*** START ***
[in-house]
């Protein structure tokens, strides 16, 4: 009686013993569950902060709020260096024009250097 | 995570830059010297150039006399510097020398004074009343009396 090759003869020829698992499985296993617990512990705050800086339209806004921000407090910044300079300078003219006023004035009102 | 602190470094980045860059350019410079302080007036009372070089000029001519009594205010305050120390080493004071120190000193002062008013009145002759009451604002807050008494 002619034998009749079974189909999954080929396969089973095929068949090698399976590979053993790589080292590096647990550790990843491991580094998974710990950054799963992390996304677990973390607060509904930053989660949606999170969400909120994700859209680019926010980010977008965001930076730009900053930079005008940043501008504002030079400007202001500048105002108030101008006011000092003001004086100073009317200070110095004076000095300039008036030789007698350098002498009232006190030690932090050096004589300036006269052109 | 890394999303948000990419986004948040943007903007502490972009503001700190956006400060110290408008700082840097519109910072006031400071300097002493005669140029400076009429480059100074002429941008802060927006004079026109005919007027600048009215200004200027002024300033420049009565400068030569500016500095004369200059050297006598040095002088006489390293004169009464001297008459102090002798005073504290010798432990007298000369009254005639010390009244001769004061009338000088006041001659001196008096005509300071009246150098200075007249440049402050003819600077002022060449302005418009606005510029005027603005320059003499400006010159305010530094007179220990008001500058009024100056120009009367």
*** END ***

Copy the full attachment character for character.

[in-house]
């Protein structure tokens, strides 16, 4: 009686013993569950902060709020260096024009250097 | 995570830059010297150039006399510097020398004074009343009396 090759003869020829698992499985296993617990512990705050800086339209806004921000407090910044300079300078003219006023004035009102 | 602190470094980045860059350019410079302080007036009372070089000029001519009594205010305050120390080493004071120190000193002062008013009145002759009451604002807050008494 002619034998009749079974189909999954080929396969089973095929068949090698399976590979053993790589080292590096647990550790990843491991580094998974710990950054799963992390996304677990973390607060509904930053989660949606999170969400909120994700859209680019926010980010977008965001930076730009900053930079005008940043501008504002030079400007202001500048105002108030101008006011000092003001004086100073009317200070110095004076000095300039008036030789007698350098002498009232006190030690932090050096004589300036006269052109 | 890394999303948000990419986004948040943007903007502490972009503001700190956006400060110290408008700082840097519109910072006031400071300097002493005669140029400076009429480059100074002429941008802060927006004079026109005919007027600048009215200004200027002024300033420049009565400068030569500016500095004369200059050297006598040095002088006489390293004169009464001297008459102090002798005073504290010798432990007298000369009254005639010390009244001769004061009338000088006041001659001196008096005509300071009246150098200075007249440049402050003819600077002022060449302005418009606005510029005027603005320059003499400006010159305010530094007179220990008001500058009024100056120009009367």